Performance of microalgae in 800-L PTWW phycoremediation systems for 4 days. (a) MCh biomass concentration. Error bars denote differences among treatments after ANOVA test (p < 0.05). (b) MCh productivity. Asterisks denote significant differences after Student's t-test (p < 0.05).

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MCh biomass contained 51% protein, 36% carbohydrate and 14% lipid content when cultured in UMA5 control and PTWW. Additionally, carotenoid (0.6%) and lutein (0.3%) contents were similar in both conditions (Figure 6). It seems that stress could redirect the metabolism to increase the accumulation of lipids, carbohydrates and protein (González et al. 1997); nevertheless, results show no differences between MCh grown in specific culture medium and MCh during remediation treatment. This evidence shows that PTWW can sustain microalgae growth as efficiently as a specific culture medium, suggesting an effective water treatment alternative which also produces valuable metabolites. Furthermore, it has been reported that high nitrogen concentration increases lutein in Muriellopsis sp., and thus continuous protein synthesis supports a massive accumulation of this carotenoid (Del Campo et al. 2000). Our results show an increase in carotene accumulation in MCh during phycoremediation, representing a potential as a pigment source for aquaculture, poultry farming, as well as medical applications (Spinola & Santos 2020). However, further research is needed to address toxic compounds accumulation and product safety concerns.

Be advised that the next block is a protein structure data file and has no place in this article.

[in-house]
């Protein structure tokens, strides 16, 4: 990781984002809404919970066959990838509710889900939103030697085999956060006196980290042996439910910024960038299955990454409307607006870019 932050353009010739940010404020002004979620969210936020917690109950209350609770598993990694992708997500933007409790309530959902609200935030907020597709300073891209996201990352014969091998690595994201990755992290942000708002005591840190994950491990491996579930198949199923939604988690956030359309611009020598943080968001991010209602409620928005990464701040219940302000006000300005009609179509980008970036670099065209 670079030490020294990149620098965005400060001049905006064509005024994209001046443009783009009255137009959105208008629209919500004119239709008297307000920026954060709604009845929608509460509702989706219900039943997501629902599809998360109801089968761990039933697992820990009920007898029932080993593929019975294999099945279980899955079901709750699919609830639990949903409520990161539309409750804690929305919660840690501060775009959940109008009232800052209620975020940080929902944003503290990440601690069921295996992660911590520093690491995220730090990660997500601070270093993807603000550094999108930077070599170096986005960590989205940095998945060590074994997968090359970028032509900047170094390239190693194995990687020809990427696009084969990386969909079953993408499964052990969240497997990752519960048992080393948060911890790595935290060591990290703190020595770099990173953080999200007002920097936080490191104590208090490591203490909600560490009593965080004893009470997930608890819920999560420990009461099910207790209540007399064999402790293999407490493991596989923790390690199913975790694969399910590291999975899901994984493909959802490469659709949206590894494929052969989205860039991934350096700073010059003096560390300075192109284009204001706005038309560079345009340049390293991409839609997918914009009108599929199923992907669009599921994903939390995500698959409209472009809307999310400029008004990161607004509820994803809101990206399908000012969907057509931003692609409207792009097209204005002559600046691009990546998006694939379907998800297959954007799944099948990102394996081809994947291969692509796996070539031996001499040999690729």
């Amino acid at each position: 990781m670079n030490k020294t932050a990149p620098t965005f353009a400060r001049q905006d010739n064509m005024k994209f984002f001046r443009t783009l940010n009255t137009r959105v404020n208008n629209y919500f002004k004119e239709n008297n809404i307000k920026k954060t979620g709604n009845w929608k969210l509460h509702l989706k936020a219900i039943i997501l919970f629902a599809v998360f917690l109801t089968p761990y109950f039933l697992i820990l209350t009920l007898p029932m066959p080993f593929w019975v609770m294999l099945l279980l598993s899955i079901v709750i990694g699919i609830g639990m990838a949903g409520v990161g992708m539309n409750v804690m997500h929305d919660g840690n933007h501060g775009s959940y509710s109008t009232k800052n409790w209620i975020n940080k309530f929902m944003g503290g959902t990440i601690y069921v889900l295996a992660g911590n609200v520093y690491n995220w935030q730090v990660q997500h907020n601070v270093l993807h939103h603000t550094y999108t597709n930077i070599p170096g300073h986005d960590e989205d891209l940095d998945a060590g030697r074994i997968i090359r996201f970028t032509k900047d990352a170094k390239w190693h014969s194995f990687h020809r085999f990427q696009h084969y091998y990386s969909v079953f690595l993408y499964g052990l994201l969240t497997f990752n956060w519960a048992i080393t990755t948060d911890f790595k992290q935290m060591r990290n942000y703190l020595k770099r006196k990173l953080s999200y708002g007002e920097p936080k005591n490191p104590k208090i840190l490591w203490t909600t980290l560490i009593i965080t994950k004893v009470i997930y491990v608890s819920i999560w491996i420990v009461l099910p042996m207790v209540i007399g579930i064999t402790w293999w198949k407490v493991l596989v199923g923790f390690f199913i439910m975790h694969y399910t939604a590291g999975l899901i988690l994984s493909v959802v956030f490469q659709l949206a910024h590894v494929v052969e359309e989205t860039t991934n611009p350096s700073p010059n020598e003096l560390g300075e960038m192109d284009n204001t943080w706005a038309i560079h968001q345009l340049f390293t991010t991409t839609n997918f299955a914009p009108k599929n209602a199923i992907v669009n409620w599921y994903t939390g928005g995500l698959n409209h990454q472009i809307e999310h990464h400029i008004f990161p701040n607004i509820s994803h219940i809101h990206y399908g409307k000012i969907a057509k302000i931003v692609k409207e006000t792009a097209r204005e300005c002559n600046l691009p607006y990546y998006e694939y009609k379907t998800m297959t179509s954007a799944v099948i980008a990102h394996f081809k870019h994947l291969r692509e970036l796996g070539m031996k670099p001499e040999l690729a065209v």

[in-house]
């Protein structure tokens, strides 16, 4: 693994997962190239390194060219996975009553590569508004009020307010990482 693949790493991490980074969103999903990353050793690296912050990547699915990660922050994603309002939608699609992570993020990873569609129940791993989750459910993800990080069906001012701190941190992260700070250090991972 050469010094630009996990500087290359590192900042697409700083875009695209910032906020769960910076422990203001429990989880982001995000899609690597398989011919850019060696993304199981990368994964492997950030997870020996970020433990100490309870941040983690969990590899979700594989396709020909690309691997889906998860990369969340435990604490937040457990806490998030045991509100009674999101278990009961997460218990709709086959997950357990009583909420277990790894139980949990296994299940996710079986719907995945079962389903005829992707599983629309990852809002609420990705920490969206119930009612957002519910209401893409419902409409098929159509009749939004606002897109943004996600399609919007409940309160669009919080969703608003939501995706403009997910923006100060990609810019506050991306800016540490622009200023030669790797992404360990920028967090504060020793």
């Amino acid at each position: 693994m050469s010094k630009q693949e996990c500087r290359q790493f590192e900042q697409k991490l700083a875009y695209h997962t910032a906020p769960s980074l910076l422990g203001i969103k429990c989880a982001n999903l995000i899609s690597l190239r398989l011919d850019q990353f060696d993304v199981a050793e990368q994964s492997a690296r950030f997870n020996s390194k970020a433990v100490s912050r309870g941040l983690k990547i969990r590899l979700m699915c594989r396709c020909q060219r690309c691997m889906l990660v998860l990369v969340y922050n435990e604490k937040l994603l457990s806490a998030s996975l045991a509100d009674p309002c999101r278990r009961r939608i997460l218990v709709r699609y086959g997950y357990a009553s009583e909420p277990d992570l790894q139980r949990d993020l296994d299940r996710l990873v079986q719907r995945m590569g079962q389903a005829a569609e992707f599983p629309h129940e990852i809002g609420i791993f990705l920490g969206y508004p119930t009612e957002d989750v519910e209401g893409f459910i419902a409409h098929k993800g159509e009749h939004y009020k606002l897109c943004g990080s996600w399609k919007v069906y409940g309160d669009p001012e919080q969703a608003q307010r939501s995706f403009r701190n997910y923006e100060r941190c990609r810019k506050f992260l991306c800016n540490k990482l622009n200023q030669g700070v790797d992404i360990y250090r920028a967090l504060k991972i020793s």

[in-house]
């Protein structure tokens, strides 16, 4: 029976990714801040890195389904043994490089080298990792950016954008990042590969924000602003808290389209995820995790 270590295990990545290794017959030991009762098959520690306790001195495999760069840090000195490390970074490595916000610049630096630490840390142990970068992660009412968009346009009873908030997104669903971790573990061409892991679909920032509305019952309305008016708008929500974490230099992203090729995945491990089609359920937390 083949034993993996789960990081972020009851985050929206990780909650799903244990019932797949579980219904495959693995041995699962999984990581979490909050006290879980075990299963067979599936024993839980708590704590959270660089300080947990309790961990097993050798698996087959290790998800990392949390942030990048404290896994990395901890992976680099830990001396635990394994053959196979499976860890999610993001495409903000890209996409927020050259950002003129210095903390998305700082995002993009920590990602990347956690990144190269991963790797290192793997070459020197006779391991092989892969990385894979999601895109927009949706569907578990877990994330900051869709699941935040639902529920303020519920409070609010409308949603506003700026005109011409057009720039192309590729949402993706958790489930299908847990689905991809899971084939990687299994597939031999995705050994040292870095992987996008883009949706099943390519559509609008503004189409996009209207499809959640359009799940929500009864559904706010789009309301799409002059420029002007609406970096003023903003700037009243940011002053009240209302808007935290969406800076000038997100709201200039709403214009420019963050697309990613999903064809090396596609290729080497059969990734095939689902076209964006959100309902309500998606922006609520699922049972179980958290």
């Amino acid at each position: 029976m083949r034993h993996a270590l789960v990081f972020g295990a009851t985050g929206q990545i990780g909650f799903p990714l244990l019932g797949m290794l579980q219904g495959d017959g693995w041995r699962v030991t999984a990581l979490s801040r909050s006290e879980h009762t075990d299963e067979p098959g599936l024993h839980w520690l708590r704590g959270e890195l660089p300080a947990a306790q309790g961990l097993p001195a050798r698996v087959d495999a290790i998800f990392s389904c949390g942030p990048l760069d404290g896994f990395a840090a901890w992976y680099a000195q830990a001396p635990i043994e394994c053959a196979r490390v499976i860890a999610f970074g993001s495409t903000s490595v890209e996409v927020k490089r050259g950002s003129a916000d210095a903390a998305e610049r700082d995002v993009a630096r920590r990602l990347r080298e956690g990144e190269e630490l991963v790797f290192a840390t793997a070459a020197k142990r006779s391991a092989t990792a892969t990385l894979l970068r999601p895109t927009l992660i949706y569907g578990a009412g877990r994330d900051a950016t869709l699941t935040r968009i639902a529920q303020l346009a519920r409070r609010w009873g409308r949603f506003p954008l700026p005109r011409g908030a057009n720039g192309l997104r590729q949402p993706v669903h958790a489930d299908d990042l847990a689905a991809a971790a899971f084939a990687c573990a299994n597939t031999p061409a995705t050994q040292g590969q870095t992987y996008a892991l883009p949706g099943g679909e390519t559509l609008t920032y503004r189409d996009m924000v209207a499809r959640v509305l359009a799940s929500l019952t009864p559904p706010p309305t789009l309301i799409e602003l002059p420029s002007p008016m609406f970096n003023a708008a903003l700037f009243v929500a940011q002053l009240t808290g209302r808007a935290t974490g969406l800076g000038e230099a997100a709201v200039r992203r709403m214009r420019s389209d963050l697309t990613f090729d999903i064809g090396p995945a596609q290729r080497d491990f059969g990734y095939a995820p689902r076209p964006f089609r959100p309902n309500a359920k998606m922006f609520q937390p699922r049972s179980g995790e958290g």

Figure 6

Biochemical profile of microalgal biomass in 800-L phycoremediation systems after 4 days. Dashed bars represent macronutrient percentage, while solid bars represent pigment content.